Two leading hypervisors, one pane of glass

Two leading hypervisors, one pane of glass

Is your organization one of the growing number that run both VMware and Microsoft Hyper-V?  It’s not uncommon for Enterprise Infrastructures to contain multiple virtualization platforms, the two most common being VMware ESXi and Microsoft Hyper-V.  Most are using ESXi as their primary hypervisor and Hyper-V for specific use cases, generally Windows based.

Because Windows is still the most widely used desktop operating system, and C and C++ are still top tier programming languages, it’s a smart move to incorporate Hyper-V into your IT ecosystem, even if VMware is the hypervisor for your back-end environment.  Your customers don’t care what hypervisor serves an application.  They care that the application performs.  Tools that silo visibility make it hard for your IT team to keep pace with customer expectations.

If you are using Hyper-V in a VMware environment that could also mean switching between dashboards, maybe even machines, simply to see what’s going on across the full stack.

Up until now. vRealize Operations Manager (vROps)  monitors your VMware infrastructure, including your hosts, VMs, and datastores. Now you can easily add Blue Medora to extend visibility into your compute, network, storage, cloud, application, and database layers of your Hyper-V infrastructure.  Simply deploy the management pack for Microsoft Hyper-V, configure connectivity to your Hyper-V Hosts and you will gain visibility into your Hyper-V and VMware environments from one pane of glass.

This management pack for Microsoft Hyper-V contains the adapter, dashboards, reports, smart alerts, and policies related to Hyper-V.  The adapter itself connects to the Hyper-V Host via WinRM and pulls objects and metrics.

There are three dashboards for Hyper-V:

  • Microsoft Hyper-V Host Analysis
  • Microsoft Hyper-V Overview
  • Microsoft Hyper-V Virtual Machine Analysis

Let’s explore the Host Analysis dashboard.

 

In the screenshot above, the top two widgets list all Hosts and the Virtual Machines (VMs) on those Hosts.  The bottom row shows Host Capacity and VM History.  Specifically, Host Capacity will show the user his VM and Disk consumption: what’s underutilized, which are optimal, and which are being overutilized.  VM History shows the user the status of the VM (off/on) over the past seven days.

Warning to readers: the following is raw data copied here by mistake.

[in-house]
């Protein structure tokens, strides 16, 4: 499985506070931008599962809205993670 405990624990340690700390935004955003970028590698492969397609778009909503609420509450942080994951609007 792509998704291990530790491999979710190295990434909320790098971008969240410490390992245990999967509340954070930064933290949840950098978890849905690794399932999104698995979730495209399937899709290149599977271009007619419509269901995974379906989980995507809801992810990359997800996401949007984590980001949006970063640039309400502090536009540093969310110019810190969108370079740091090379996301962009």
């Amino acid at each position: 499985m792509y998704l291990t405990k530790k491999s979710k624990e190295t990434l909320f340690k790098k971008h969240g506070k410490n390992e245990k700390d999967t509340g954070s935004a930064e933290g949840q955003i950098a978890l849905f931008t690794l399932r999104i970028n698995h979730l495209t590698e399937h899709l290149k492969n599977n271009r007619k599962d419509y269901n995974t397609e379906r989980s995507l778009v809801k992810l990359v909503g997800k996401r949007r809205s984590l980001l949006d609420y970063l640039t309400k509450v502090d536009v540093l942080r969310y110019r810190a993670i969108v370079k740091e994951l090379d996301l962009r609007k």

The Microsoft Hyper-V Overview dashboard shows your Hyper-V environment in the left pane, Hosts, VMs, and Disks.  It also shows alerts for those objects in the top right and Key Performance Indicators in the lower right.  These widgets are dynamically populated based on the resource you’ve selected in the Environment Overview widget.

 

Finally, we have the Microsoft Hyper-V Virtual Machine Analysis.  This dashboard is used to explore VM usage, metrics, and properties.

 

The heatmap widget in the top left can be configured by CPU Usage, Disk Usage, Memory Usage, or Memory Pressure, giving the user insight into each metric.  As the user selects VMs, the other widgets will be dynamically populated to reflect data for that particular VM.

The Blue Medora management pack for MS Hyper-V also provides six reports:

 

These are CSV and PDF output reports that can be scheduled to run via the vROps scheduler and distributed to consumers via auto-email.  They are a good way to monitor and manage consumption of your Hyper-V resources.

The 19 Smart Alerts contained in the Microsoft Hyper-V management pack are shown here.  CPU, memory, disk, and other metrics are monitored and alerts are generated based on Symptom Definitions within each Alert.

These alerts are standard in the The Blue Medora Default Policy for Microsoft Hyper-V Adapter, which is added to the vROps Default Policy upon deployment.  The user can make adjustments to the specific policy as well as the default policy as desired.

 

We hope you find this brief overview of capabilities almost as useful as the management pack itself. You can experience the benefits of unified visibility, no matter your hypervisor (Blue Medora also monitors KVM, BTW), for free at https://bluemedora.com/free-trial/. Learn more on VMware Solution Exchange or at www.bluemedora.com.

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